Forgotten Beer Styles: Kottbusser

Old German beer styles, such as the Kottbusser, after 1871 were difficult to survive. This year, Otto von Bismarck united the country, and the new northern territories of Germany had to join the Reinheitsgebot.

Kottbusser gets its name from Cottbus, the city from which it comes. Like many German special styles, it was brewed from local raw materials – oats, wheat, honey, and molasses. After the introduction of the “purity law”, it became “outlawed” – before the European Court of Justice in 1987 allowed not to apply the law. In 1993, Germany introduced a less strict version, but it still prohibits the use of molasses and honey in beer. So even in our time of craft freedom, Kottbusser is still considered a somewhat “rebellious” beer.

Kottbusser is a light beer, often cloudy despite its long maturation, with a golden tinge from a small addition of molasses. In the aroma, delicate German noble needles with herbaceous and floral notes are combined with weak notes of honey. The finish is clean and balanced, often with the same white wine character as Kölsch. And this is not accidental: for this style, the same strain of yeast is often used as for the Düsseldorf altbier and light “hybrid” Cologne ales with cold maturation.

Kottbusser is as refreshing and delicate as the best examples of kölsch. But usually less hospitable, and thanks to oats and wheat, he usually has a more pronounced body and sensation in his mouth. Few beers will be more refreshing than a brewed and aged Kottbusser.

Grimm Brothers Brewhouse from Colorado, specializing in traditional German styles. This is one of the few commercial breweries in the world where Kottbusser is brewed. A variety called Snow Drop is part of their permanent lineup. Brewer Don Chapman shared his homemade recipe, which later became the commercial Snow Drop variety.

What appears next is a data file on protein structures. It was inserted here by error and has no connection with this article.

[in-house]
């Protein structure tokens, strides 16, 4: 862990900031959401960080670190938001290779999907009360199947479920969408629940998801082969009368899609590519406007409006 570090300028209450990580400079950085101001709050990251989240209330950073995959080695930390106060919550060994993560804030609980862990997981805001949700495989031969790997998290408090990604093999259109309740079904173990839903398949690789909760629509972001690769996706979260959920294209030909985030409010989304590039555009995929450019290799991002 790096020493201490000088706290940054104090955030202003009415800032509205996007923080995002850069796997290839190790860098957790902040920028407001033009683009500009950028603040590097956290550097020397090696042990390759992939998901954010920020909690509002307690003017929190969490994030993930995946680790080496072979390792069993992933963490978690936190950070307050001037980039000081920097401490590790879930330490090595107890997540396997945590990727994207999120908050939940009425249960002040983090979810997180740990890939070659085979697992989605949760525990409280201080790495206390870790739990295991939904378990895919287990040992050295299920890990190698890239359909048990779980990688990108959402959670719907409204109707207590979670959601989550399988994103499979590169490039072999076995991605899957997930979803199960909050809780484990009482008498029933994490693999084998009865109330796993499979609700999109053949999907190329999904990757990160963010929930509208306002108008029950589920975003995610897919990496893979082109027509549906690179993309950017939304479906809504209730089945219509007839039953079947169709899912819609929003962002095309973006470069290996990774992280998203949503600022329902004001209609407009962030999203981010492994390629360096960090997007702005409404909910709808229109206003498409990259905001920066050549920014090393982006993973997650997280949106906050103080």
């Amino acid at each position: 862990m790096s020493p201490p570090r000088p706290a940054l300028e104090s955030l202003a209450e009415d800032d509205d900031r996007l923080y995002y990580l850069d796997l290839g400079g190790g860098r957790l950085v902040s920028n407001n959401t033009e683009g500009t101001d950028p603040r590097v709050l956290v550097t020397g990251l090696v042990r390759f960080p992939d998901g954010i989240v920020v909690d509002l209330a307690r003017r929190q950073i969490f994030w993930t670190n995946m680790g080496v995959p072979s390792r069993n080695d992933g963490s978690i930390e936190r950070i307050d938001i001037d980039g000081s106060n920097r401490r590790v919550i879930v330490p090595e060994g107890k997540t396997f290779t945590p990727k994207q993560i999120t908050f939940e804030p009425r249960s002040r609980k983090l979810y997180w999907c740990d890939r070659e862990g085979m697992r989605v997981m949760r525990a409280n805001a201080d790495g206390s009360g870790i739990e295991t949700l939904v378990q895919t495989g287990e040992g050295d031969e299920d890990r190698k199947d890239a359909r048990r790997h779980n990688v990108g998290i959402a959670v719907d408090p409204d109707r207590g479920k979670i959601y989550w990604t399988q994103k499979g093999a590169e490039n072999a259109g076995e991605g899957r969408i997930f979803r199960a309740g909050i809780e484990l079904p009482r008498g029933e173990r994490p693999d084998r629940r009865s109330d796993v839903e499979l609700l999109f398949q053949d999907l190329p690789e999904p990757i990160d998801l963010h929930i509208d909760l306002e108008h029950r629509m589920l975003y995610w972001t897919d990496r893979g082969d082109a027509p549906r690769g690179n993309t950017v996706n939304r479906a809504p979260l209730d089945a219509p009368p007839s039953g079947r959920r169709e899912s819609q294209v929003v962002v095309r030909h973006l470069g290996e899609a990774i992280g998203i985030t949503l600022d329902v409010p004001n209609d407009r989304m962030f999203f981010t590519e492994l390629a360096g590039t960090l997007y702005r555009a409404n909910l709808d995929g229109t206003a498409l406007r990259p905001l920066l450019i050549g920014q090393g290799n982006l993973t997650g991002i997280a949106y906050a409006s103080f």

The main part of the backfill – 58% – is malt pils. It gives a clean, fresh background on which other ingredients can play, with a more pronounced taste, and also facilitates filtration. This is important since there is a lot of wheat and oats in the fall asleep.

“Because of this, you can not use rice husks. In fact, we rarely use it when cooking at all. I usually make sure that at least half of the fall asleep is made of barley, and there are no problems,” says the brewer.

Approximately 30% of wheat malt adds body and improves foam, and also gives the grain a sweetish taste. A generous part – 7% – of flakes of unsalted oats compacts, thickens the foam, makes it more resistant, and also gives the body silkiness, velvetiness. Less than 1% is honey, which is added on the “knockout”. This is enough to add a complex floral character to the fragrance and dry the finish a little. Snow Drop adds only a little molasses — less than 0.05% of all fermented raw materials, in this recipe — under 20 g. Although this is a necessary ingredient of style, Chapman says that it is easy to overdo it, and it can “clog” other delicate tastes.

  • Since molasses can give a taste of iron, I leave it at the very small.

Only noble hoses are used. Chapman makes a very small hosp of the first wort with Hallertauer hoses. Then, to give moderate bitterness, there is Magnum, at the end – another Hallertauer additive for taste and aroma. And finally, on the “knockout” is added a dose of Saaz for the herbaceous aroma.

Chapman recommends the use of soft water and prefers not to make any changes in the composition. This is due to the quality of the water they use.

  • We have very good water, and so, if the style does not need some special salts, I try not to interfere with the water. My guess is that brewers in areas with much harder water will need to soften it a bit.

This is especially true if water with a glandular component is used; Molasses can enhance the metallic taste and spoil the balance.

In this beer, a dry, refreshing finish is desirable, so good attenuation is important. Traditional recipes recommend protein pauses and decoction mashing. Reasonable foresight would be a beta-glucan pause for oats. But, with a composed Snow Drop backfill and a modern modified pils malt, Chapman found that, at least, these extra steps were not needed on their equipment. And the beer turned out well and with a single infusion mash. He recommends a low-temperature pause of an hour at 67 °C and a temperature rise of up to 76 °C for filtration.

As for yeast, Chapman uses White Labs WLP029 German Ale/Kölsch and ferments at 21 °C to make a pure refreshing ale. Although not necessary, it is also possible to leave the beer after the fermentation is complete for cold ripening for two to three weeks at 4 ° C or below. This will allow the often “dusty” yeast to settle, lighten the beer and further enhance the classic soft, dry lager-like finish.

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